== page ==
This is a man who knows when a project has great potential and heart. If he has signed on to "Static Shock," it's because he believes in it. He knows how important it is to bring more Black superheroes to the forefront.
While Marvel is busy resetting the board after its ultimate domination move, "Avengers: Endgame," DC has been busy working on its rebound into good movies, a streak that started with "Aquaman," and continues to this day ("Birds of Prey" was fantastic even if it made no money).
DC has a grand opportunity here to tell an amazing story and tackle some important concerns with "Static Shock."
The cartoon already dealt with heavy issues, which just endeared it to me all the more. What I love about cartoons today is scriptwriters and directors have increasingly realized they can deliver important messages to audiences through the medium of animation.
A great example of this is "Steven Universe," which showed firsthand how important things like love and acceptance are and how painful mental illness can be. The cartoon was groundbreaking in addressing the importance of properly dealing with mental and emotional trauma. It showed audiences that asking for help doesn't make you weak, and in fact, if you refuse help, your mental problems can shatter you.
"Static Shock" tackled problems like gun crimes and gang violence. Static actually lost his mother to an exchange of gunfire between rival gangs. That hangs with him right in the first episode when he's struggling to make the right choices where gang activity is involved.
The cartoon also depicted the challenges of single fathers. Static's dad has to raise a son and daughter on his own after his wife was shot. And that tragedy drives him as a community counselor, trying to keep others from falling into the pitfall of gang violence.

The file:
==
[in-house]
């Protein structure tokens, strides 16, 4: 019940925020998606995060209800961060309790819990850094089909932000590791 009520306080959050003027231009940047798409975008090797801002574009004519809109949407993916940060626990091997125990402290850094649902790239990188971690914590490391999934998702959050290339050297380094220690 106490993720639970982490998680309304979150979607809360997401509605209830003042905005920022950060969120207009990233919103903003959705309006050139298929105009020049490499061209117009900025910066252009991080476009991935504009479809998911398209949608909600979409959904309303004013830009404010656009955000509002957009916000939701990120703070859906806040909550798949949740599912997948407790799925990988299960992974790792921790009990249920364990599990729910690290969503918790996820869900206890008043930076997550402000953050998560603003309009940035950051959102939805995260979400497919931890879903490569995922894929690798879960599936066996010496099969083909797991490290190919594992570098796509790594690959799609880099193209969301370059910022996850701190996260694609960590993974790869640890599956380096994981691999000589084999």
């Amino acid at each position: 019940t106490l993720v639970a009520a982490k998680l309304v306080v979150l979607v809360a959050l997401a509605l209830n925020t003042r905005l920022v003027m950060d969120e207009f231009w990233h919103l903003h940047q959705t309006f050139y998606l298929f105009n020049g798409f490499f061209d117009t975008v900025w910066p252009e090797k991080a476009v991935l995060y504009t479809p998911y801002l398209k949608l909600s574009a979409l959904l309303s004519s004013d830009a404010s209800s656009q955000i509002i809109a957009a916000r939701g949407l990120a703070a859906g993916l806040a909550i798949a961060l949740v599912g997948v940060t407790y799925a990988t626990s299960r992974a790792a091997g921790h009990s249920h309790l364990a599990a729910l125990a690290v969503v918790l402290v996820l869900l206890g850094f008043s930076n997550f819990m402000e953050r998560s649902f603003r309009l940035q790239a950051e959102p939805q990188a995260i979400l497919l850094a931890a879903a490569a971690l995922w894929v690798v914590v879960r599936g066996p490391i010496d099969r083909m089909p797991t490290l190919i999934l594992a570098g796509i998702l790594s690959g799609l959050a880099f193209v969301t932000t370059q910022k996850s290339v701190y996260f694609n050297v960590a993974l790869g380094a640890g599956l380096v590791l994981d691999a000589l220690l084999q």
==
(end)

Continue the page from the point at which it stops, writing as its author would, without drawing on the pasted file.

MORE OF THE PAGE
DC can bring all of those themes in the new movie. It has the chance tell a superhero story that isn't just about a group of people teaming up to save the world but instead focuses on something smaller and more relatable, a teenage boy of color trying to define himself after the loss of his mother, trying to make good decisions and avoiding the social temptations that come with high school.
The Marvel movies have been great, but with the exception of "Spider-Man," which franchise has shown a high school student dealing with the aforementioned themes. Unlike Spider-Man, Static won't have a genius, billionaire, playboy, philanthropist to dump high-tech gadgets into his lap and try to guide him along the path of good.
Static has to figure everything out for himself, with the exception of his sidekick and best friend Richie.
DC has been crafting individualized stories on a smaller scale that can deal with more marginalized themes, like how "Shazam!" showed a positive and loving depiction of a foster family. Or how "Birds of Prey" showed the overwhelming beauty of something as mundane as a breakfast sandwich. OK, maybe that's not quite the same, but not a week goes by where I don't think about that sandwich.
The point is I'm looking forward to this movie. I can't wait to see who they cast. Don't mess this up, DC. It's too good of an opportunity to waste playing it safe.